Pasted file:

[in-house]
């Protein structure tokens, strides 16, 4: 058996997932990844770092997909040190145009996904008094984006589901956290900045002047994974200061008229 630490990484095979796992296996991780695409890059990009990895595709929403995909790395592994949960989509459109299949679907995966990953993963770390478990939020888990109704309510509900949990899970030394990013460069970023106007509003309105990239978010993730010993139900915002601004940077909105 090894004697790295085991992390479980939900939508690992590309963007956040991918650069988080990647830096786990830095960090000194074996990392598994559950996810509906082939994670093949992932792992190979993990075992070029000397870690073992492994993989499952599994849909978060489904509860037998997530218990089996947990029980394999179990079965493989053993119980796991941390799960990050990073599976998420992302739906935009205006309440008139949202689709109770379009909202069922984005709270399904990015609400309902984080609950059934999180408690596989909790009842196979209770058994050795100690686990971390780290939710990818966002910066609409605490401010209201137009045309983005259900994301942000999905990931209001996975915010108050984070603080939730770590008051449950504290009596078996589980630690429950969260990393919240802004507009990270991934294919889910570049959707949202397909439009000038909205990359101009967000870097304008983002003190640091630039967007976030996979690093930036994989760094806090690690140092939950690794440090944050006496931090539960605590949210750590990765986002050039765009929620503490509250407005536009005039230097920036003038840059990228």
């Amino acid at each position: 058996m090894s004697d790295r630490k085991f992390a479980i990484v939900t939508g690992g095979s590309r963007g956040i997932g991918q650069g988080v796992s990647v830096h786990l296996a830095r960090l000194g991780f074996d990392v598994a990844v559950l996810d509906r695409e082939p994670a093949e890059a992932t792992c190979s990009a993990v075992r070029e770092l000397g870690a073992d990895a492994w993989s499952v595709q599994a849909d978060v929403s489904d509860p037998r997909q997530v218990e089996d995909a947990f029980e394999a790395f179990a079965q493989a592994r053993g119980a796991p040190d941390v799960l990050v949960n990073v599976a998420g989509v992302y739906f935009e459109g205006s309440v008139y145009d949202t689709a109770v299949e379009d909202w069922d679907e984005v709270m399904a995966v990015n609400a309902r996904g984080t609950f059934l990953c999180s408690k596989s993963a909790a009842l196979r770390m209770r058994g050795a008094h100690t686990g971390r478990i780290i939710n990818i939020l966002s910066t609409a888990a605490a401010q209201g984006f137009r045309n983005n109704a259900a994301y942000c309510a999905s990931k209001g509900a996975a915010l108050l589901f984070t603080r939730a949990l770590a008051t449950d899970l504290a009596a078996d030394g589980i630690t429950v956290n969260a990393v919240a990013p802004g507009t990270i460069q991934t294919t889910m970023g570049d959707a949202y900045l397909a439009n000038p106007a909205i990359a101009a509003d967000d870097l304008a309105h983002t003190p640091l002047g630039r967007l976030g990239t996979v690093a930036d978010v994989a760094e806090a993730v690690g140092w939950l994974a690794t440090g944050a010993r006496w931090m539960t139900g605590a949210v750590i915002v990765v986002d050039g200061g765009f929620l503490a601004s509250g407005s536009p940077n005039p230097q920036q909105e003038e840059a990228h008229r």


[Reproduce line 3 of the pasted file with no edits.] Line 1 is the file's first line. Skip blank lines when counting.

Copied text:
């Amino acid at each position: 058996m090894s004697d790295r630490k085991f992390a479980i990484v939900t939508g690992g095979s590309r963007g956040i997932g991918q650069g988080v796992s990647v830096h786990l296996a830095r960090l000194g991780f074996d990392v598994a990844v559950l996810d509906r695409e082939p994670a093949e890059a992932t792992c190979s990009a993990v075992r070029e770092l000397g870690a073992d990895a492994w993989s499952v595709q599994a849909d978060v929403s489904d509860p037998r997909q997530v218990e089996d995909a947990f029980e394999a790395f179990a079965q493989a592994r053993g119980a796991p040190d941390v799960l990050v949960n990073v599976a998420g989509v992302y739906f935009e459109g205006s309440v008139y145009d949202t689709a109770v299949e379009d909202w069922d679907e984005v709270m399904a995966v990015n609400a309902r996904g984080t609950f059934l990953c999180s408690k596989s993963a909790a009842l196979r770390m209770r058994g050795a008094h100690t686990g971390r478990i780290i939710n990818i939020l966002s910066t609409a888990a605490a401010q209201g984006f137009r045309n983005n109704a259900a994301y942000c309510a999905s990931k209001g509900a996975a915010l108050l589901f984070t603080r939730a949990l770590a008051t449950d899970l504290a009596a078996d030394g589980i630690t429950v956290n969260a990393v919240a990013p802004g507009t990270i460069q991934t294919t889910m970023g570049d959707a949202y900045l397909a439009n000038p106007a909205i990359a101009a509003d967000d870097l304008a309105h983002t003190p640091l002047g630039r967007l976030g990239t996979v690093a930036d978010v994989a760094e806090a993730v690690g140092w939950l994974a690794t440090g944050a010993r006496w931090m539960t139900g605590a949210v750590i915002v990765v986002d050039g200061g765009f929620l503490a601004s509250g407005s536009p940077n005039p230097q920036q909105e003038e840059a990228h008229r």